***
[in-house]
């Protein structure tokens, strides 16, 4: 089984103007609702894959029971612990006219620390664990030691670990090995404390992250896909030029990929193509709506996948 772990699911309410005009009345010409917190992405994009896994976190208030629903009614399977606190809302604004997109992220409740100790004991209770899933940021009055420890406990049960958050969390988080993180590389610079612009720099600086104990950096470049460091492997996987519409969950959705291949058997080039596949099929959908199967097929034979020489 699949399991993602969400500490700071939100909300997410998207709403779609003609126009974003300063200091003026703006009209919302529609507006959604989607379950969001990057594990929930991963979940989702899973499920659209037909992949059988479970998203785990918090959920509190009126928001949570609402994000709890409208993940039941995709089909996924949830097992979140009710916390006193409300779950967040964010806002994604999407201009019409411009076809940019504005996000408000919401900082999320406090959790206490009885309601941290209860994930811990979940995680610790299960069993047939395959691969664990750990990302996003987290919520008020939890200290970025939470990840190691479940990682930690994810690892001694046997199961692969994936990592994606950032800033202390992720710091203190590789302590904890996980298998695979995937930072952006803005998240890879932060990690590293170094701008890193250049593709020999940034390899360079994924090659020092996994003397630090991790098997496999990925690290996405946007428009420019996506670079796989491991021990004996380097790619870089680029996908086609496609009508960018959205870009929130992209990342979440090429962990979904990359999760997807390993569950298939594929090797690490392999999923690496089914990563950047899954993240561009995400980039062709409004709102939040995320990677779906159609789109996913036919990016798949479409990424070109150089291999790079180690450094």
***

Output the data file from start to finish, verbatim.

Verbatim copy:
[in-house]
């Protein structure tokens, strides 16, 4: 089984103007609702894959029971612990006219620390664990030691670990090995404390992250896909030029990929193509709506996948 772990699911309410005009009345010409917190992405994009896994976190208030629903009614399977606190809302604004997109992220409740100790004991209770899933940021009055420890406990049960958050969390988080993180590389610079612009720099600086104990950096470049460091492997996987519409969950959705291949058997080039596949099929959908199967097929034979020489 699949399991993602969400500490700071939100909300997410998207709403779609003609126009974003300063200091003026703006009209919302529609507006959604989607379950969001990057594990929930991963979940989702899973499920659209037909992949059988479970998203785990918090959920509190009126928001949570609402994000709890409208993940039941995709089909996924949830097992979140009710916390006193409300779950967040964010806002994604999407201009019409411009076809940019504005996000408000919401900082999320406090959790206490009885309601941290209860994930811990979940995680610790299960069993047939395959691969664990750990990302996003987290919520008020939890200290970025939470990840190691479940990682930690994810690892001694046997199961692969994936990592994606950032800033202390992720710091203190590789302590904890996980298998695979995937930072952006803005998240890879932060990690590293170094701008890193250049593709020999940034390899360079994924090659020092996994003397630090991790098997496999990925690290996405946007428009420019996506670079796989491991021990004996380097790619870089680029996908086609496609009508960018959205870009929130992209990342979440090429962990979904990359999760997807390993569950298939594929090797690490392999999923690496089914990563950047899954993240561009995400980039062709409004709102939040995320990677779906159609789109996913036919990016798949479409990424070109150089291999790079180690450094």